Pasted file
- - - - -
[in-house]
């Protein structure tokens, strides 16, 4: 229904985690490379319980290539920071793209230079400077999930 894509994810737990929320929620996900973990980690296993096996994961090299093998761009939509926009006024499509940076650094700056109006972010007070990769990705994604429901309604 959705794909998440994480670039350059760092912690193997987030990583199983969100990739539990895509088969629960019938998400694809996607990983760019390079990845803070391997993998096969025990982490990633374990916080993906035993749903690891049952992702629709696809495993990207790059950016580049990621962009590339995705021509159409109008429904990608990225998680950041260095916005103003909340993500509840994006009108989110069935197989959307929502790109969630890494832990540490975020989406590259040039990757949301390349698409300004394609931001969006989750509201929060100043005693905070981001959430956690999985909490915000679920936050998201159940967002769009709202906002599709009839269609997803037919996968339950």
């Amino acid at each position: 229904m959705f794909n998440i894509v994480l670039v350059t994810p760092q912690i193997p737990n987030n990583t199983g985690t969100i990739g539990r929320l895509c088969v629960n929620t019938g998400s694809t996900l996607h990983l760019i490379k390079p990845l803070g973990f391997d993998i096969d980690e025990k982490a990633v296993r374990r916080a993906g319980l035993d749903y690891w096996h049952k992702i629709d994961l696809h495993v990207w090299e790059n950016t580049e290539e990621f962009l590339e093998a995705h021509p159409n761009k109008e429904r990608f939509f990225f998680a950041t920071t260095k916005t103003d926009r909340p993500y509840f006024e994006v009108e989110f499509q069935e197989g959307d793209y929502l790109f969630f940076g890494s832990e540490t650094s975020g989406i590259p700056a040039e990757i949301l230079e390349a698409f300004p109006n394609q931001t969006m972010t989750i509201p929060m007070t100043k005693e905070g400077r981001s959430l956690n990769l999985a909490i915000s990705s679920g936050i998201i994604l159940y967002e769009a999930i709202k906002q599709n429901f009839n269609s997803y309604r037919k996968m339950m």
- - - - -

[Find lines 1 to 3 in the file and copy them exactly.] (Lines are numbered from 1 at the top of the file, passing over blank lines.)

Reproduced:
[in-house]
């Protein structure tokens, strides 16, 4: 229904985690490379319980290539920071793209230079400077999930 894509994810737990929320929620996900973990980690296993096996994961090299093998761009939509926009006024499509940076650094700056109006972010007070990769990705994604429901309604 959705794909998440994480670039350059760092912690193997987030990583199983969100990739539990895509088969629960019938998400694809996607990983760019390079990845803070391997993998096969025990982490990633374990916080993906035993749903690891049952992702629709696809495993990207790059950016580049990621962009590339995705021509159409109008429904990608990225998680950041260095916005103003909340993500509840994006009108989110069935197989959307929502790109969630890494832990540490975020989406590259040039990757949301390349698409300004394609931001969006989750509201929060100043005693905070981001959430956690999985909490915000679920936050998201159940967002769009709202906002599709009839269609997803037919996968339950």
């Amino acid at each position: 229904m959705f794909n998440i894509v994480l670039v350059t994810p760092q912690i193997p737990n987030n990583t199983g985690t969100i990739g539990r929320l895509c088969v629960n929620t019938g998400s694809t996900l996607h990983l760019i490379k390079p990845l803070g973990f391997d993998i096969d980690e025990k982490a990633v296993r374990r916080a993906g319980l035993d749903y690891w096996h049952k992702i629709d994961l696809h495993v990207w090299e790059n950016t580049e290539e990621f962009l590339e093998a995705h021509p159409n761009k109008e429904r990608f939509f990225f998680a950041t920071t260095k916005t103003d926009r909340p993500y509840f006024e994006v009108e989110f499509q069935e197989g959307d793209y929502l790109f969630f940076g890494s832990e540490t650094s975020g989406i590259p700056a040039e990757i949301l230079e390349a698409f300004p109006n394609q931001t969006m972010t989750i509201p929060m007070t100043k005693e905070g400077r981001s959430l956690n990769l999985a909490i915000s990705s679920g936050i998201i994604l159940y967002e769009a999930i709202k906002q599709n429901f009839n269609s997803y309604r037919k996968m339950m």